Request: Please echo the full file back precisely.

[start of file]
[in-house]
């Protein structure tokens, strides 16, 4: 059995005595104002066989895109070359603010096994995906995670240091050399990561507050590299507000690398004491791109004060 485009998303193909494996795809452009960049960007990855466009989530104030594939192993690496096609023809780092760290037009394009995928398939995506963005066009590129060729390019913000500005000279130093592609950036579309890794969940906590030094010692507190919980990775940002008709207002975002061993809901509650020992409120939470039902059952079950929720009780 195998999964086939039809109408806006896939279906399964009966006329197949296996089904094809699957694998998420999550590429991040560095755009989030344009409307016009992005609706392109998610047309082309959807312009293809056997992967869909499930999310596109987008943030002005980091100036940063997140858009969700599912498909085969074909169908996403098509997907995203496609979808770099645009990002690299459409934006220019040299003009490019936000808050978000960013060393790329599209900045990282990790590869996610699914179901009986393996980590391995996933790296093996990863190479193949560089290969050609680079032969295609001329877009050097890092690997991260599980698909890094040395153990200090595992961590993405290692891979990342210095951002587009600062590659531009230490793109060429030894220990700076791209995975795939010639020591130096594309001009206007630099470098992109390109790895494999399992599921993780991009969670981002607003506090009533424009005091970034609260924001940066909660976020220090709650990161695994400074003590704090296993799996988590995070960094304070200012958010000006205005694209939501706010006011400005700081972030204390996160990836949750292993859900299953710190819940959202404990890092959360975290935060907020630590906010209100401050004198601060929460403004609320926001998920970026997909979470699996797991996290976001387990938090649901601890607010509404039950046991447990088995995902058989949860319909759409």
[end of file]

[in-house]
């Protein structure tokens, strides 16, 4: 059995005595104002066989895109070359603010096994995906995670240091050399990561507050590299507000690398004491791109004060 485009998303193909494996795809452009960049960007990855466009989530104030594939192993690496096609023809780092760290037009394009995928398939995506963005066009590129060729390019913000500005000279130093592609950036579309890794969940906590030094010692507190919980990775940002008709207002975002061993809901509650020992409120939470039902059952079950929720009780 195998999964086939039809109408806006896939279906399964009966006329197949296996089904094809699957694998998420999550590429991040560095755009989030344009409307016009992005609706392109998610047309082309959807312009293809056997992967869909499930999310596109987008943030002005980091100036940063997140858009969700599912498909085969074909169908996403098509997907995203496609979808770099645009990002690299459409934006220019040299003009490019936000808050978000960013060393790329599209900045990282990790590869996610699914179901009986393996980590391995996933790296093996990863190479193949560089290969050609680079032969295609001329877009050097890092690997991260599980698909890094040395153990200090595992961590993405290692891979990342210095951002587009600062590659531009230490793109060429030894220990700076791209995975795939010639020591130096594309001009206007630099470098992109390109790895494999399992599921993780991009969670981002607003506090009533424009005091970034609260924001940066909660976020220090709650990161695994400074003590704090296993799996988590995070960094304070200012958010000006205005694209939501706010006011400005700081972030204390996160990836949750292993859900299953710190819940959202404990890092959360975290935060907020630590906010209100401050004198601060929460403004609320926001998920970026997909979470699996797991996290976001387990938090649901601890607010509404039950046991447990088995995902058989949860319909759409």